Monty Python: Almost the Truth – The Lawyer’s Cut

I’ve been a Monty Python fan since my early teens when I first discovered John Cleese and Michael Palin through A Fish Called Wanda. Wanda is among my very favourite comedies and I’ve seen it an absurd amount of times. This eventually led to my parents telling me about Monty Python, and thanks to the magic of youtube, I was able to peruse hours worth of their skits and clips from their films. Obviously, I actually sought out both the show and movies after a while, and it was well worth it.

This past week I’ve been watching the documentary on the Python’s, “Monty Python: Almost Truth- The Lawyer’s Cut”. It runs as six hour long episodes, and despite the fact I paced myself at one a day, I could have easily watched the entire thing in a single sitting. It is one of those rare documentaries that passion and respect for its subject matter is translated in both the thoroughness and style that it employs. I’ve seen a few documentaries and profiles, or whatever you’d like to call them, on the Pythons and this is by far the strongest. It not only offers new insights that others never touched on, but is unmatched in its level of seriousness (or unseriousness) and the general spot on tone it employs.

I think the film is strongest when exploring both the dynamic of the group, as well as the show’s influence. The discussions about how the group operated, wrote and collaborated was all new information to me. As most of the film is simply “talking” heads of the five living members of the troupe (along with TV interviews Graham Chapman gave in the past), they recollect the ups and downs of working together. I think I easily take for granted the trials and tribulations involved with working with other people, as I haven’t in a long while. It’s easy to forget or assume that people like McCartney and Lennon didn’t always see eye to eye, if they did, their work would not be as great. Similarly, you have more than one group of writers involved in Python. They rarely worked as an entity, Terry Jones and Palin were one group, Graham Chapman and John Cleese another, while Idle and Gilliam tended to work independently. Beyond that, they all had to come to further agreements when they all came together. This worked more or less smoothly, but was exasperated towards the end of the series, as well as during the production of the films (less with Life of Brian).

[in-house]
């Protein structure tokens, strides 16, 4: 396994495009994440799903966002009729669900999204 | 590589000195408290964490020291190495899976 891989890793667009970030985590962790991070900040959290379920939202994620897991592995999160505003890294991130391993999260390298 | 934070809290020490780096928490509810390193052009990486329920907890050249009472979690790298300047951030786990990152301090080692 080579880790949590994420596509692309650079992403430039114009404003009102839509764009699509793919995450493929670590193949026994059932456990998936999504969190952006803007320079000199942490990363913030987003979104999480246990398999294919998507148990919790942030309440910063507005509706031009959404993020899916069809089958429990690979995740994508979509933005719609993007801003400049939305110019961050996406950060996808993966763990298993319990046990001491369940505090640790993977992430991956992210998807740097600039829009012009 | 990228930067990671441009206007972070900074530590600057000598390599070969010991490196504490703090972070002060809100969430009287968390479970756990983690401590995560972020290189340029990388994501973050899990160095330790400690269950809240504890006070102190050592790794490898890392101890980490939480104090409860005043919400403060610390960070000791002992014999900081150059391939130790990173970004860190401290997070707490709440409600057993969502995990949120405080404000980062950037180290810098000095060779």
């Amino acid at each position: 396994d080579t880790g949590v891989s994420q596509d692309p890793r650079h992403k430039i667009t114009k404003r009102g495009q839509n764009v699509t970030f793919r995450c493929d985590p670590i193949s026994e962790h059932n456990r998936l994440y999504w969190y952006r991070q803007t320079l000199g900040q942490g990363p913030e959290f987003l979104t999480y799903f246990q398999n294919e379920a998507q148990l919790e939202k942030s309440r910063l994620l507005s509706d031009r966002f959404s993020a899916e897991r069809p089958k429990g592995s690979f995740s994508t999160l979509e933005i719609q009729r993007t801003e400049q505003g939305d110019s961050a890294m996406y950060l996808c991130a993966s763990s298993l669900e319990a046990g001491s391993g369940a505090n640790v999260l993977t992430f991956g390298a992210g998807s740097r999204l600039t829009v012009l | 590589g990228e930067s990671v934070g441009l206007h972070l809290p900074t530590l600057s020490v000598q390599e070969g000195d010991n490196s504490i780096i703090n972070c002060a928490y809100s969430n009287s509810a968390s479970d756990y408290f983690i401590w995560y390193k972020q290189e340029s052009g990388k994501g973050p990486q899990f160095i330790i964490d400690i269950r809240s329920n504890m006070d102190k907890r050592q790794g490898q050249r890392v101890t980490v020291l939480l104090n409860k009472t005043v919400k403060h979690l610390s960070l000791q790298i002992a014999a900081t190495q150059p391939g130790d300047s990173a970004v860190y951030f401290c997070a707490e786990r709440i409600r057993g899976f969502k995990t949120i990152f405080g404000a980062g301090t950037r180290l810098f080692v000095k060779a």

Beyond that, you have personality clashes. At the core, Terry Jones and John Cleese seem to be the most dominant physical personalities. Both are apparent control freaks and perfectionists, though they share almost entirely opposing ideas as to what “Python” is. On one hand this is what led to the strong quality of the sketches, as a lot of the bad was weeded out, and constantly pushing and pulling for compromise only made for a higher grade of work. However, they also discuss the difficulties presented by Chapman’s alcoholism which put a strain on his professional relationship with many of them, especially Cleese.

Some have complained with some of the gossipy feel of the documentary, as none of the surviving members seems to be unafraid to pass some judgments or throw some digs at each other (except maybe Palin, but the documentary only proves that he’s nice to a fault, it’s actually quite amusing). I personally don’t have a problem with it, it’s the nature of group dynamics and when you are dealing with “art” (yes, even comedy), it’s difficult not to hold a few grudges. As they all still have more good to say about each other than bad, gripping about their criticisms of each other seems utterly inconsequential. A circle jerk would have been far duller and much less honest.